Saturday 21 May 2022

A View into Yugoslav Cinema by Mina Radović

Man Is Not a Bird

During its XXXVI edition, Il Cinema Ritrovato will present a section dedicated to Yugoslav cinema. The curator of the programme, Mina Radović, has written an introductory article, discussing the ideas behind the selection, as well as the significance of each selected title. All the films will play at the Jolly cinema of Bologna between June 25 and July 2, 2022.

“Tell the Truth!” A View into Yugoslav Cinema, 1955-1969

By Mina Radović

Yugoslav cinema represents a rich, multifaceted, and for many film connoisseurs, untapped resource of film heritage. One of the most diverse states in twentieth century Europe, Yugoslavia was originally founded in 1918 in the aftermath of the First World War and the collapse of several empires as the Kingdom of the Serbs, Croats, and Slovenes. The country was governed as a constitutional monarchy governed by King Aleksandar Karađorđević and in 1929 the country changed its name to Yugoslavia – ‘the land of South Slavs’.

A hub of film culture, pedagogy, and production, the film industry was nationalised after the Second World War and a sophisticated studio system quickly emerged. The new government led by Josip Broz Tito turned Yugoslavia into a socialist country with its own brand of self-management and a form of diplomacy which connected East, West, and the ‘Non-Aligned’ world.

The post-war years saw the rise of formidable new artists who examined, mediated, and challenged contemporary Yugoslav reality, breaking social taboos, and forging new means of cinematic expression. Their work is often diametrically different, but they are connected by an innovative, experimental, and altogether refreshing spirit to see the world anew. The retrospective will present two decades of cinema, moving from the Classical Cinema of the 1950s to the New Yugoslav Film of the 1960s and incorporates a range of feature and short, fiction, documentary, and experimental films by master filmmakers of the era.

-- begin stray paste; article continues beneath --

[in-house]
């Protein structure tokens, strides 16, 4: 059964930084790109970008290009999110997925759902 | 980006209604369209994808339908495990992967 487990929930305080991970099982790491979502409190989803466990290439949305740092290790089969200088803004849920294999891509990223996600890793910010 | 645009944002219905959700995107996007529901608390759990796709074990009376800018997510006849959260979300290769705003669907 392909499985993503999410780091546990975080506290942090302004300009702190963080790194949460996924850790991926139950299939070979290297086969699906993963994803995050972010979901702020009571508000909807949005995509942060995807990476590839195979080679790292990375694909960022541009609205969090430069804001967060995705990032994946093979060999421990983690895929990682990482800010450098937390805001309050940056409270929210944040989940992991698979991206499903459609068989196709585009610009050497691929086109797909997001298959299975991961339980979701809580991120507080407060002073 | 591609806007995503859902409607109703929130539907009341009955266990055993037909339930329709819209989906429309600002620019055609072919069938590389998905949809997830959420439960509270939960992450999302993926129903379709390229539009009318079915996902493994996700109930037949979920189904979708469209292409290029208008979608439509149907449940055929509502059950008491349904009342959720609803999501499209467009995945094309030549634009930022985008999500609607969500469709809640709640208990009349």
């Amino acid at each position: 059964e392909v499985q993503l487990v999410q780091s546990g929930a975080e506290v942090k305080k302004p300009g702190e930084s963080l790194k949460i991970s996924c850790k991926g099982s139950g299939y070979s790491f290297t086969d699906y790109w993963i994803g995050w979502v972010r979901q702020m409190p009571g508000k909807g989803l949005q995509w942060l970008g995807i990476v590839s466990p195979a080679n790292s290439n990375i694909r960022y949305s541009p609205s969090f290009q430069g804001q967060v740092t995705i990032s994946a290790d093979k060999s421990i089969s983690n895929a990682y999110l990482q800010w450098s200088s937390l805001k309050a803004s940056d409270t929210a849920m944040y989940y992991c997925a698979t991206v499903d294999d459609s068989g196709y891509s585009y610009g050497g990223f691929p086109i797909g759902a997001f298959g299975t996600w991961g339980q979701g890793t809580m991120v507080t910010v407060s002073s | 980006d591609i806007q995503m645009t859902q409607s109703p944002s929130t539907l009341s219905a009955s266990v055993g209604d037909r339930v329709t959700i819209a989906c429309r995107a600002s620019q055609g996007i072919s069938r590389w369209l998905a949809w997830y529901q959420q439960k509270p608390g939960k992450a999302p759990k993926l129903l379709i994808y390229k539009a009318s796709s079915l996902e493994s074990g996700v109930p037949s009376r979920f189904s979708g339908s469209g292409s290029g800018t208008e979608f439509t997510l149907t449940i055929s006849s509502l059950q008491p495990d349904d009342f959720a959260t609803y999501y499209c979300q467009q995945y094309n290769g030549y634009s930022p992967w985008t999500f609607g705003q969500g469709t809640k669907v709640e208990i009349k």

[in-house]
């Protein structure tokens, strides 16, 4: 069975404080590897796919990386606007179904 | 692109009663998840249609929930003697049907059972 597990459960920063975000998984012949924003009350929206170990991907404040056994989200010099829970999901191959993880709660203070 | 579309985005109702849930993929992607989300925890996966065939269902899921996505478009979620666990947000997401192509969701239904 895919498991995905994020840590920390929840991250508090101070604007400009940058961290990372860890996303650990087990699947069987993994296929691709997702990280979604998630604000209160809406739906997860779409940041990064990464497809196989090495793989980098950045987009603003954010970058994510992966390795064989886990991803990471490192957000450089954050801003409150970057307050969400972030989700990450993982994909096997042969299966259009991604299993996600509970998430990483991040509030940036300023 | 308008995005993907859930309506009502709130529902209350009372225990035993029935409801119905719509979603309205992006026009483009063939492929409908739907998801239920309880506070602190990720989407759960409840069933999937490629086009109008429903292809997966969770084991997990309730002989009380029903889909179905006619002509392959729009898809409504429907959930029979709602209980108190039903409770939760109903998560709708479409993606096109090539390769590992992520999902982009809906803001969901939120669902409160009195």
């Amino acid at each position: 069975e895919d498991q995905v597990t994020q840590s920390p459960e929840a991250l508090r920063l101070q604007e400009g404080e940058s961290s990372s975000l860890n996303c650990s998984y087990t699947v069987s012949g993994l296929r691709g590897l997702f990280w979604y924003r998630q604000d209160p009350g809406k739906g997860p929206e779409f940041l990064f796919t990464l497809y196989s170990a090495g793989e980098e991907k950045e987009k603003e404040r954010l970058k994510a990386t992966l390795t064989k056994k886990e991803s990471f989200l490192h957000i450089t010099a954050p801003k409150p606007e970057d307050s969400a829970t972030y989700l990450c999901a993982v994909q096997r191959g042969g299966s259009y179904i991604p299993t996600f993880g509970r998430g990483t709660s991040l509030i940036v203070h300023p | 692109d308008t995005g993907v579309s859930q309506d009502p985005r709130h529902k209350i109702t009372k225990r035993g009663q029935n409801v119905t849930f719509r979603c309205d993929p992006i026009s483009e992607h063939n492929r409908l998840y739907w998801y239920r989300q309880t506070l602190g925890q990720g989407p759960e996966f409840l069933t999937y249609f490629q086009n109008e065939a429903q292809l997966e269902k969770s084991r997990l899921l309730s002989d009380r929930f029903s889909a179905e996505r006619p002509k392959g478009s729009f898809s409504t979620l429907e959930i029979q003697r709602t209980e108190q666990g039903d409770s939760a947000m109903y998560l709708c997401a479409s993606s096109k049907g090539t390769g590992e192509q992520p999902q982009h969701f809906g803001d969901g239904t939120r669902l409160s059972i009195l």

Wednesday 18 May 2022

Iranian Films at Il Cinema Ritrovato 2022

The Carriage Driver (Nosrat Karimi, 1971), shot by Houshang Baharlou (Chess of the Wind)

The forthcoming edition of Il Cinema Ritrovato (June 25-July 3, 2022) doesn't include an individual strand for Iranian cinema, however, it'll nonetheless feature at least five dazzling Iranian films, made between 1961 and 2022, shown across 3 different strands.

The documentary section will see the Italian premiere of À vendredi, Robinson (Mitra Farahani, 2022), a dialogue between Ebrahim Golestan, a giant of Iranian cinema and literature (now only a few months shy of his 100th birthday) and Swiss-French filmmaker Jean-Luc Godard. This is a truly beautiful work and should prepare you for what comes next.

A Fire (Yek Atash) by Ebrahim Golestan was premiered at Venice Film Festival in 1961. We screened it in 2016 when a retrospective was dedicated to Golestan's cinema of poetry and politics. Now we have updated the faded 35mm print previously shown with a 4K restoration of the film, presented for the first time in its original Persian voice-over, spoken by a famous voice artist, Asadollah Peyman. (The 2016 screening was from an English-dubbed version.)